Texas homeowners insurance policies do not cover flood damage. For protection from losses caused by flooding, insurance from the National Flood Insurance Program under the Federal Emergency Management Agency is available. For properties in special flood hazard zones, lenders require flood insurance. A special flood hazard area has a 1-percent chance of flooding at any time. Some Gulf Coast residents must have flood insurance to purchase a windstorm and hail policy.
Insurers offer special policies to cover damage caused by earthquakes. The cost is low because earthquakes are rare in Texas.
Texas Insurance Regulations
Insurers file their rates with the state but need no official approval to charge them. Texas law requires reasonable rates for homeowners insurance not excessive for the risks covered and not unfairly discriminatory. If rates fail to meet these requirements, the state may require refunds to homeowners insurance policy holders overcharged.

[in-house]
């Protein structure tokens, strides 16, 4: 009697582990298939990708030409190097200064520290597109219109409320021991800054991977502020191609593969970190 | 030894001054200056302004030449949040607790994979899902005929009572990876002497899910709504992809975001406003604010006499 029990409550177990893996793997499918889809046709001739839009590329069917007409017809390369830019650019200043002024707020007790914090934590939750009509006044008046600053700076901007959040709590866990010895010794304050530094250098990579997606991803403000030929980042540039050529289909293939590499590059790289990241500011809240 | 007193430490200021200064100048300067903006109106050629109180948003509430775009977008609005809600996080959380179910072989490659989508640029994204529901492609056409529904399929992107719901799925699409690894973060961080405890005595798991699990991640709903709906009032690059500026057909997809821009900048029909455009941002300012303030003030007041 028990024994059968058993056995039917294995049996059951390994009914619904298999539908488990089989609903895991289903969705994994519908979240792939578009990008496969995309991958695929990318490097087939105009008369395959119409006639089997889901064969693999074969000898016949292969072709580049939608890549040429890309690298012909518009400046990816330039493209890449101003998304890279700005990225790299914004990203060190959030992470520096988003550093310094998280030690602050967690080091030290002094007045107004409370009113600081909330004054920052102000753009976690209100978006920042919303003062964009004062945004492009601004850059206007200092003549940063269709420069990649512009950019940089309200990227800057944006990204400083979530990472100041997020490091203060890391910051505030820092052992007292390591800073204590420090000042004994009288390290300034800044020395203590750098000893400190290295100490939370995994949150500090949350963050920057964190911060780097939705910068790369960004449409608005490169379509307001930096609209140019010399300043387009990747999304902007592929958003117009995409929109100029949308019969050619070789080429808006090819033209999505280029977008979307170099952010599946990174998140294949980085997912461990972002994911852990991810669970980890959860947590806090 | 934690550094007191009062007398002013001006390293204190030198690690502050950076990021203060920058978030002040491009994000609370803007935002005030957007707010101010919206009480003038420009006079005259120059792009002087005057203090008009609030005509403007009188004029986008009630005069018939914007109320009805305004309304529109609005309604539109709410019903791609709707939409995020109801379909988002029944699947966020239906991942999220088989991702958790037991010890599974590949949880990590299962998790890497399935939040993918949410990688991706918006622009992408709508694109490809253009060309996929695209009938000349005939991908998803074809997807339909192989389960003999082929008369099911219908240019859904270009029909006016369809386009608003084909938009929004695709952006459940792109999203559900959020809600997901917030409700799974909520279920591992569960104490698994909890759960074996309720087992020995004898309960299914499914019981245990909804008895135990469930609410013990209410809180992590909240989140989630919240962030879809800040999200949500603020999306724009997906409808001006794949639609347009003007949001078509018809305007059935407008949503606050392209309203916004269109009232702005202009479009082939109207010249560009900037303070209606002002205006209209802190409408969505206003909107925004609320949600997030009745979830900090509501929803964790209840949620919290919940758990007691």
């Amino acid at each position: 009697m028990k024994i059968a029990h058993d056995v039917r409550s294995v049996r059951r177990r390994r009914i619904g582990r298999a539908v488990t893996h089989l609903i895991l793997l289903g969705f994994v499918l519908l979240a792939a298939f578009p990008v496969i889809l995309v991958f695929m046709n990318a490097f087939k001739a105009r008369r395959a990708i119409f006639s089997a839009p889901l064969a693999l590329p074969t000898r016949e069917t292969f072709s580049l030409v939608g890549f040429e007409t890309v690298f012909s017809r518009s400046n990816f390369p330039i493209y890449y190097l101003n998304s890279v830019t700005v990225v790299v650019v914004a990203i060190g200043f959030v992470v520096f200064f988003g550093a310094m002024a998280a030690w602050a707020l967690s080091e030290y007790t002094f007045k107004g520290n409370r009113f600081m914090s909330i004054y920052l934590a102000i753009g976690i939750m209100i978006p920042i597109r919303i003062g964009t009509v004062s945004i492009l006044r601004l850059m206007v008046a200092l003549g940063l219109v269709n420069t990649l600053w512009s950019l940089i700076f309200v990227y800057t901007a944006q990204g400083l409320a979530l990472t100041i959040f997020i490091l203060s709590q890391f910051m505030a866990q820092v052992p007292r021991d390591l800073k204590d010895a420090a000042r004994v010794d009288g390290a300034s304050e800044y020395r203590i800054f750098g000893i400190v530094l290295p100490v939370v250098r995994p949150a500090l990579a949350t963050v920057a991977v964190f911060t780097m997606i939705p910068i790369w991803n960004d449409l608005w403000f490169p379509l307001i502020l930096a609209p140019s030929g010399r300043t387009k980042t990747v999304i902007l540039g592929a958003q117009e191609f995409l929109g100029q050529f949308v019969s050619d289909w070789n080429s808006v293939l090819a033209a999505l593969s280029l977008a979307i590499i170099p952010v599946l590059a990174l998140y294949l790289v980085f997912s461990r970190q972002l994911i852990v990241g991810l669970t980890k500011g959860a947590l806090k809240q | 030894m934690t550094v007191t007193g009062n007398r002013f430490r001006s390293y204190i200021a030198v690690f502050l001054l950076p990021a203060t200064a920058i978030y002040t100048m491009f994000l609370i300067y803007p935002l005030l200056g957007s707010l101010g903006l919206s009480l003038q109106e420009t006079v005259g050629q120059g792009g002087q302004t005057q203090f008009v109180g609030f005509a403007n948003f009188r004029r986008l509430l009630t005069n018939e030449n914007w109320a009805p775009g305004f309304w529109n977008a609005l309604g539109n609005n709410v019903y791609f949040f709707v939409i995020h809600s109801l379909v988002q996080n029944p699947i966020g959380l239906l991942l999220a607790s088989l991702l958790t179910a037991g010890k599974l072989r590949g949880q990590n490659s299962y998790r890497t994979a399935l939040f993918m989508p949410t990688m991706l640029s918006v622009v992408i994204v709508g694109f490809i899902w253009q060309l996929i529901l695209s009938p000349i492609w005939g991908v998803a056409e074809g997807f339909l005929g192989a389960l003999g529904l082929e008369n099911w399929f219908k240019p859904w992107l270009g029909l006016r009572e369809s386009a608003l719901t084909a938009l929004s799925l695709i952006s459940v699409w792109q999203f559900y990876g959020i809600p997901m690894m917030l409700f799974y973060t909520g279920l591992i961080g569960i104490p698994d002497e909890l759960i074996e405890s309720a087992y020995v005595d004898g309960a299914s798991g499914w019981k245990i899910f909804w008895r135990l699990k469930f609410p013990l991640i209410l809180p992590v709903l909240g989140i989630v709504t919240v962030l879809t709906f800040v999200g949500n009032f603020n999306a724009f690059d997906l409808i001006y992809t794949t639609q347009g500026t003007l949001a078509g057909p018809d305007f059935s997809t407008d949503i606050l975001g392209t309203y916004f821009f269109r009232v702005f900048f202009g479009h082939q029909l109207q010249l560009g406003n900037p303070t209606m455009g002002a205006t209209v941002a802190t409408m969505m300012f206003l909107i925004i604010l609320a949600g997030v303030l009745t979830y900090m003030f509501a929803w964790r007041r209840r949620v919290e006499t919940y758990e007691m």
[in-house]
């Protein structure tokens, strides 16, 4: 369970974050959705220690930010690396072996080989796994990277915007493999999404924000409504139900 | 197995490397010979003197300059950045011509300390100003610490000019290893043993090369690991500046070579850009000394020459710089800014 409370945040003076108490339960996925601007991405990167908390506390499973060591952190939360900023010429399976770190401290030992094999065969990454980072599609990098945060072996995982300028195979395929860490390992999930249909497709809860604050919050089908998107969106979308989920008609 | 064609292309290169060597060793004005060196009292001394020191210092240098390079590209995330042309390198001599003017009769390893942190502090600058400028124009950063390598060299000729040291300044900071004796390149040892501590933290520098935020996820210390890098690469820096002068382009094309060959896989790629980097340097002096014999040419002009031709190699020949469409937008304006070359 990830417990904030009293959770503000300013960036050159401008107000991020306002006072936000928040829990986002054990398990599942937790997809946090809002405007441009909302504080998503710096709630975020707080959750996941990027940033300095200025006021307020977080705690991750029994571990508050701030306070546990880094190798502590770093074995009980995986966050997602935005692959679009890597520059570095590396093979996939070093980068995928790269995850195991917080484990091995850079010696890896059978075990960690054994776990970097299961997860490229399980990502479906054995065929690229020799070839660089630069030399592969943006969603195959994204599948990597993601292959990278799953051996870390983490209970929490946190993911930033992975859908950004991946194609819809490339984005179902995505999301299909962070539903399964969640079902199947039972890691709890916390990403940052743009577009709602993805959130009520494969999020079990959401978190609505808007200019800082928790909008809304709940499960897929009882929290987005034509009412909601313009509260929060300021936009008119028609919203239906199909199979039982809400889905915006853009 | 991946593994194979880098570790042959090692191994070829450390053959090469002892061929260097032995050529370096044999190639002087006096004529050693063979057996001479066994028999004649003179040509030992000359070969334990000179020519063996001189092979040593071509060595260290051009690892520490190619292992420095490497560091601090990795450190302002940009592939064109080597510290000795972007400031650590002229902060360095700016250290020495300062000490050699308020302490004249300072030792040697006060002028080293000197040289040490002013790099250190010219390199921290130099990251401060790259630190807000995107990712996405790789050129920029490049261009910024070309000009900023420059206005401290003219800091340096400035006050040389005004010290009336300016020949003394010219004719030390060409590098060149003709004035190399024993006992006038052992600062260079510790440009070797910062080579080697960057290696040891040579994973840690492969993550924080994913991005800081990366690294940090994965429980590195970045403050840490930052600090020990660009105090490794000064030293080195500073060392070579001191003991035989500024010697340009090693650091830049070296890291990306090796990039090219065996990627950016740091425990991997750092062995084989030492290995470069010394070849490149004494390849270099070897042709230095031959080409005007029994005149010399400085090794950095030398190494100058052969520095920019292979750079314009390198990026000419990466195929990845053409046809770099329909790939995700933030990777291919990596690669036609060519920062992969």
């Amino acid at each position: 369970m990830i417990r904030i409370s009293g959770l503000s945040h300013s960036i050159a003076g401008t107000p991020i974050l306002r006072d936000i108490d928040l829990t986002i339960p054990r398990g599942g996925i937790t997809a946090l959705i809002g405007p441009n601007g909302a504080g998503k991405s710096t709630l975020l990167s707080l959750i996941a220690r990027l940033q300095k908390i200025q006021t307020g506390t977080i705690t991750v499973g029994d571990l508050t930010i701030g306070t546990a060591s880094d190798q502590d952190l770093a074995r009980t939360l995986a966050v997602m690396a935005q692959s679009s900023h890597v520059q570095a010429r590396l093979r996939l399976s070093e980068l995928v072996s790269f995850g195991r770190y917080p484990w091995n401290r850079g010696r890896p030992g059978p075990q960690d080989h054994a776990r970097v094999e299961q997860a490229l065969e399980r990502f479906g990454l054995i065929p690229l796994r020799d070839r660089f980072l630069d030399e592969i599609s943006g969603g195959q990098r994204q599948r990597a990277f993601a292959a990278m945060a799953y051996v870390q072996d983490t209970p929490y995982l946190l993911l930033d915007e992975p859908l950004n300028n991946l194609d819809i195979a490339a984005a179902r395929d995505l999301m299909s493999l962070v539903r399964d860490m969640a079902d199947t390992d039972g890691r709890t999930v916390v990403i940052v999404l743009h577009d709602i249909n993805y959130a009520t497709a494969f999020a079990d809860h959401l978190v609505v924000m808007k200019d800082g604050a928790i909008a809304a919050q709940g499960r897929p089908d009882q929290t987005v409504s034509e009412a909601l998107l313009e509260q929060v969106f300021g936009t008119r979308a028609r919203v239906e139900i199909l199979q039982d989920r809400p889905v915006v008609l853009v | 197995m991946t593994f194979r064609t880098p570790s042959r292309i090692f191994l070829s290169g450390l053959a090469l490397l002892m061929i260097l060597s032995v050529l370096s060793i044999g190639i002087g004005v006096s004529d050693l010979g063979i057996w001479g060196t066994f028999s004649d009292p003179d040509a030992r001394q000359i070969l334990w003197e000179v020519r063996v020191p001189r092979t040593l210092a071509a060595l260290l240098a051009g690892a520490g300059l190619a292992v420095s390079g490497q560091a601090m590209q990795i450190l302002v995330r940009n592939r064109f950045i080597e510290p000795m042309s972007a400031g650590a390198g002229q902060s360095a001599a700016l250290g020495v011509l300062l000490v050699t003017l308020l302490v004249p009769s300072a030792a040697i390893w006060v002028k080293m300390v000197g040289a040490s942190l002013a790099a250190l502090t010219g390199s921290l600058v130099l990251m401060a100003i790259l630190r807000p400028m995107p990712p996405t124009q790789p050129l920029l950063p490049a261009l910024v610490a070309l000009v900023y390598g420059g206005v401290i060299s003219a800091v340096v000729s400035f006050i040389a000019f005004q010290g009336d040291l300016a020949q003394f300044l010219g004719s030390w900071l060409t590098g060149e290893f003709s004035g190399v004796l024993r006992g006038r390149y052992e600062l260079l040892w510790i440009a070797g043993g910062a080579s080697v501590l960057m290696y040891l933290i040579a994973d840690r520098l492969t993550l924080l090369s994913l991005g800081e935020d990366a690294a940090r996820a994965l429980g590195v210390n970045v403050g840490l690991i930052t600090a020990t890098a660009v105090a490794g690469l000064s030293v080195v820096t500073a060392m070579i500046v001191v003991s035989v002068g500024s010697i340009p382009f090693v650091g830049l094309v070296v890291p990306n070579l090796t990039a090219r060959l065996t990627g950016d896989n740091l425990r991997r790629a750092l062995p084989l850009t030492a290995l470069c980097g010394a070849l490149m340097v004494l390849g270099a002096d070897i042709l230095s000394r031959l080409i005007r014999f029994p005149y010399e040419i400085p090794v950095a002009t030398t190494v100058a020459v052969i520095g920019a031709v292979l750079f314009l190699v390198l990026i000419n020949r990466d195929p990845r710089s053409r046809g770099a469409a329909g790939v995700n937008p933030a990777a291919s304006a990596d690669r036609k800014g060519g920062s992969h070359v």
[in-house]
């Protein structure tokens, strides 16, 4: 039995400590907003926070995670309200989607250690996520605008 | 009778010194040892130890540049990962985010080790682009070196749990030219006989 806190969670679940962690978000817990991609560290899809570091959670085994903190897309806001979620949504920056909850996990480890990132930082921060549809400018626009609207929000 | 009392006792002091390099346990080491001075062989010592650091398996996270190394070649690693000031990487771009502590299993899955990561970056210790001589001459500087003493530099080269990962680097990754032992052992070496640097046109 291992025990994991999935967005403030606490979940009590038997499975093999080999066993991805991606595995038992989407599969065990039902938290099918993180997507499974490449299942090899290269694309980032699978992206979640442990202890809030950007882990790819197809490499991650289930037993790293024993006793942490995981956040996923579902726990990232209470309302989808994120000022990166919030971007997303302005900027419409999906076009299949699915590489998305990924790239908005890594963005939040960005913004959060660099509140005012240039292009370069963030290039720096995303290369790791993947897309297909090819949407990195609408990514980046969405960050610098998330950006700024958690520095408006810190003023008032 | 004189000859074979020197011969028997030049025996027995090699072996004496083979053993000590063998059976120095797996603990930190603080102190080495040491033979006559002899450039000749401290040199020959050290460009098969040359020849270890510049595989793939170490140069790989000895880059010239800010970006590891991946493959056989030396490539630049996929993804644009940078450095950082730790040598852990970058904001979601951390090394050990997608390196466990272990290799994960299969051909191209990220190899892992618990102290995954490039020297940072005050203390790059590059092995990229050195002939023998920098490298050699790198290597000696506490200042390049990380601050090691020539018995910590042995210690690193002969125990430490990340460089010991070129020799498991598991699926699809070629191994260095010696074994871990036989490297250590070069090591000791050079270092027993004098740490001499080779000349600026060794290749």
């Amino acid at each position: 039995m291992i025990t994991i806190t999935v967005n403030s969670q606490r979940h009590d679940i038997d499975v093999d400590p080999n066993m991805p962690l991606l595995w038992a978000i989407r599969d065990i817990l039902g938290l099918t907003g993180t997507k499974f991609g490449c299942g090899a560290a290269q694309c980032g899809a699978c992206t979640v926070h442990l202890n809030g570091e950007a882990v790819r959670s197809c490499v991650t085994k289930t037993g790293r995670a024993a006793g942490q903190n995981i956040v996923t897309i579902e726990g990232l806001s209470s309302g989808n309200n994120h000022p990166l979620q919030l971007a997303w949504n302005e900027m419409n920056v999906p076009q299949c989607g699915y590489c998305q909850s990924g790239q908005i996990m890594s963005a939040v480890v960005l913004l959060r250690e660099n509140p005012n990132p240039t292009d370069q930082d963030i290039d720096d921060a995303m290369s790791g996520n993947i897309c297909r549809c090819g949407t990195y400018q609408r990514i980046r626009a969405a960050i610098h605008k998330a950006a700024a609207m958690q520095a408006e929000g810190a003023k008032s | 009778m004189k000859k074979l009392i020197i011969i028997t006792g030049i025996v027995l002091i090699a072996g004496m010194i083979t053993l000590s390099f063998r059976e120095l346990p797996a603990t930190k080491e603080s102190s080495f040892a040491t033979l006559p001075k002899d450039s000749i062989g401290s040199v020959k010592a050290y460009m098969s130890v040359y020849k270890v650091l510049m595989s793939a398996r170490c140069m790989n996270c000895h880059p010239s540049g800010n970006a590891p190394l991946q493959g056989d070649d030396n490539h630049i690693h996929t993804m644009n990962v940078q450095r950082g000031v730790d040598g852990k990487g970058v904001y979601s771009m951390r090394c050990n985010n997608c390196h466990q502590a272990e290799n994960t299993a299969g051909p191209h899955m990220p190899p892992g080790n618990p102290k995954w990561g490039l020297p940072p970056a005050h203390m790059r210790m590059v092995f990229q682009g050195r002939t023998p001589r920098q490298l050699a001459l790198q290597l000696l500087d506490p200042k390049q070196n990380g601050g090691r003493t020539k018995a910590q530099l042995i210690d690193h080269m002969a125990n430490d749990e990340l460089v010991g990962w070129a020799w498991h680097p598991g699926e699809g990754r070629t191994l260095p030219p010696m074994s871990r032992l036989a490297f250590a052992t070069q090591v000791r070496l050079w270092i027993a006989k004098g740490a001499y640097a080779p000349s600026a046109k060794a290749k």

Texas law sets deadlines for claim processing. Insurers must respond within 15 days after receipt of a homeowners insurance claim, accept or reject a claim within 15 days after submission of any documents requested, explain in writing reasons for rejection of a claim, and send the policy holder claimant a check or bank draft within five business days after agreeing to pay a claim.
An insurer that needs more time to make a decision on a claim can take up to 45 days by explaining the delay to the policy holder. An insurer that suspects arson has 30 days after receipt of required documentation to accept or reject the claim. An insurer that takes too long to pay is liable for 18 percent of the claim plus attorney fees if the homeowners insurance claimant sues and wins.